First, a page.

Most people in Kagoshima have no practice making snowmen (called "yuki daruma") so most of what they did make ranged more around "lumps with twigs"). These, though, were located in front of a hair stylist's parlor.
This one was kind of funny. This is a Tully's coffee shop in Tenmonkan, and they're pretty far back away from the street. But they were also shutting up early, at 3 PM, I guess mainly for a lack of customers. But, they did have their own little snowman in front of the shop doors.
It might be more charitable to call it a snow bird, with coffee beans for eyes.
Update: Tuesday morning, many shops were opening 2-3 hours later than normal, and street car service from south Kagoshima to Tenmonkan was expected to resume around noon, maybe. The main streets were all clear because the cars cleared the snow off by friction, but the side streets and sidewalks were still covered with 1-2 inches of crusty slush. Temps were expected to range from a high of 36 to a low of 24 F.
Saturday, January 23, 2016
A few days ago, we got a mix of rain with falling temperatures. This is the most snow I've seen on Sakurajima so far. Well, had seen. It snowed overnight last night, and the entire city has a light blanket now. I haven't been outside yet, so I don't have new pictures to add today. I'll do that later. But, I expect that Sakurajima is completely white now.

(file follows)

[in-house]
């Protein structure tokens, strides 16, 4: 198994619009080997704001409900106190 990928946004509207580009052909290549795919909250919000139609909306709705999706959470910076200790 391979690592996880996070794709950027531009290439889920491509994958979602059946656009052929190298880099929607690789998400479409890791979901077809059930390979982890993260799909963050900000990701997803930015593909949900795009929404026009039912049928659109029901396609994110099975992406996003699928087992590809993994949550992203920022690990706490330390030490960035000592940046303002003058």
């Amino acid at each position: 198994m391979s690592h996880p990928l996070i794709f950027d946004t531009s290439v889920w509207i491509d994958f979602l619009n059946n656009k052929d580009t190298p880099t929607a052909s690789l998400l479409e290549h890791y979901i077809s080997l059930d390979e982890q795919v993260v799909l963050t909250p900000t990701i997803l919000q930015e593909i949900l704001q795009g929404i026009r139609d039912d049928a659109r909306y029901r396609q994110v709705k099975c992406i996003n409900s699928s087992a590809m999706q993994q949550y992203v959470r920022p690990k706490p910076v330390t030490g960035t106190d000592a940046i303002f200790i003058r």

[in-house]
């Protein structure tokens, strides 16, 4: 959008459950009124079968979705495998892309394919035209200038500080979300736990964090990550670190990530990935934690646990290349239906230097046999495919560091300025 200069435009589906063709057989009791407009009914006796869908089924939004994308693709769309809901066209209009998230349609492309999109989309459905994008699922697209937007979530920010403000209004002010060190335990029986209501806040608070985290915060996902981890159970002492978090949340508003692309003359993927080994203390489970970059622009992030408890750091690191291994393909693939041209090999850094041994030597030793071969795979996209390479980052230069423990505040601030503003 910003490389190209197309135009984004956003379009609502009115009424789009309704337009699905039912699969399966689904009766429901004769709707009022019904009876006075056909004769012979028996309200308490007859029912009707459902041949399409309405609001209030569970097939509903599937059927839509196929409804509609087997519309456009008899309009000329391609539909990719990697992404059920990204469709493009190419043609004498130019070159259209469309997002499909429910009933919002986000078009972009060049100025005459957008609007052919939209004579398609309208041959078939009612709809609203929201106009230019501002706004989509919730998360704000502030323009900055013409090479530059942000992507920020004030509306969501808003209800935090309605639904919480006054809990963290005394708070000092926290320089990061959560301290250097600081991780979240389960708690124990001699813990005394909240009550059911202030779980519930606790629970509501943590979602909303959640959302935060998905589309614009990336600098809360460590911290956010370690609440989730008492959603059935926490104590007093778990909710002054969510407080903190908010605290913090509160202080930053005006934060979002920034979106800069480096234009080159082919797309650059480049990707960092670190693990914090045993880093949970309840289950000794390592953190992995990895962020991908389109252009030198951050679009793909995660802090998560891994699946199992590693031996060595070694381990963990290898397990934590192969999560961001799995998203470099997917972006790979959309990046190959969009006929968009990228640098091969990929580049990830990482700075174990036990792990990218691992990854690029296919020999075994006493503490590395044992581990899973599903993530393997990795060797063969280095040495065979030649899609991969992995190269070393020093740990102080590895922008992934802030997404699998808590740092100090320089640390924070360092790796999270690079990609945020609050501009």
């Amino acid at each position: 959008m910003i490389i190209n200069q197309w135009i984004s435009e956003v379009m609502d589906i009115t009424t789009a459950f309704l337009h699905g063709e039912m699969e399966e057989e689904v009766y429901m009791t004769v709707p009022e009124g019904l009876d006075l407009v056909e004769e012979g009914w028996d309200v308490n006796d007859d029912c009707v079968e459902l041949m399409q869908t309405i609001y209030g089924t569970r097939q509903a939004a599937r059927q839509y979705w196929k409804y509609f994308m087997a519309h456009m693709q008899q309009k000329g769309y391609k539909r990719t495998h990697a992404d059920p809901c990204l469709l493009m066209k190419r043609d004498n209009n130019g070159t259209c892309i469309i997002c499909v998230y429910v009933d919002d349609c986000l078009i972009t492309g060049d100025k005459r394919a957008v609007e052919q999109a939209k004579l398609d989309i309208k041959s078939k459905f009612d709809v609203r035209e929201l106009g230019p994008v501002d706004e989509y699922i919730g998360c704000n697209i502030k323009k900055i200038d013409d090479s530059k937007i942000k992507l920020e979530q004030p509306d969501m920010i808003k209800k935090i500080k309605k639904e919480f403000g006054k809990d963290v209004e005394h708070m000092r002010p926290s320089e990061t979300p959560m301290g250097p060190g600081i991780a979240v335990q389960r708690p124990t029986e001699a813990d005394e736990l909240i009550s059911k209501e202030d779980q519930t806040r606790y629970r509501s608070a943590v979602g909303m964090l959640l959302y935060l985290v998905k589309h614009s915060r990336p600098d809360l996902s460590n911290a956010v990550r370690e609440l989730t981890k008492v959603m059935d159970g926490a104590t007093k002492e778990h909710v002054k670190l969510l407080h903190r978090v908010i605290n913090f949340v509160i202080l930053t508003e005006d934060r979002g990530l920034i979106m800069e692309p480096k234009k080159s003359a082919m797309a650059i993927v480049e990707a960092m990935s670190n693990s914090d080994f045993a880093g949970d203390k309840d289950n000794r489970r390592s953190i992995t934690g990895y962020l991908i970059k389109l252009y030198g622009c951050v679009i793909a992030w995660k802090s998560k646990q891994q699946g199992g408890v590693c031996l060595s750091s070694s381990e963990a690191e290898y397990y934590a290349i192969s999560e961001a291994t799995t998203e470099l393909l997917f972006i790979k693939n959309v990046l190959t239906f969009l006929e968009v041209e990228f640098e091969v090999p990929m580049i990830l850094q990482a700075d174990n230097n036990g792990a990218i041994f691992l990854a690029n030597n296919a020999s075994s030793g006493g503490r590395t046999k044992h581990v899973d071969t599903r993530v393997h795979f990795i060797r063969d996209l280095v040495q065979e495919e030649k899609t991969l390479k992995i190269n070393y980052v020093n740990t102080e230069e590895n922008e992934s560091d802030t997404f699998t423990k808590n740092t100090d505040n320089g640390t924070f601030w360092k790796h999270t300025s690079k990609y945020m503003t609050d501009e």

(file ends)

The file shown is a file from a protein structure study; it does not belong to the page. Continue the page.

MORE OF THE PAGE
Friday, January 22, 2016
Thursday, January 21, 2016
The capsule ball dispensers continue to get weirder and weirder. This time we have "Hamburger Shop", with a young woman that likes dressing up as fast food. These are cell phone straps, and are about 1" tall.
Onee-san (Older Sister) Profile:
"Born in the countryside in the Tohoku region. She studied small and medium-size business general affairs for 3 years before coming to Tokyo to continue with her education. She then found employment there. She's fit in so well that she's become a "city girl". She's been able to slowly put money away into savings. At the moment, rather than looking for a boyfriend, she prefers trying out new restaurants and searching for delicious food. Her main focus is on trying to decide which food shop to visit next."
Profile for Toshinao Aoki, Onee-san artist
"Has worked on the "Ugougo Ruuga", "Mushimaru Q" and Okaasan to Ishou" (With Mama) children's TV anime series as a character designer, as well as on the game animation for "Yuru Yuru Theater." More recently, he's focused solely on drawing manga. "Rail of Life" is on sale and has received high praise! He's also drawn the illustrations for the book tie-in to the morning TV drama "Ama-chan"."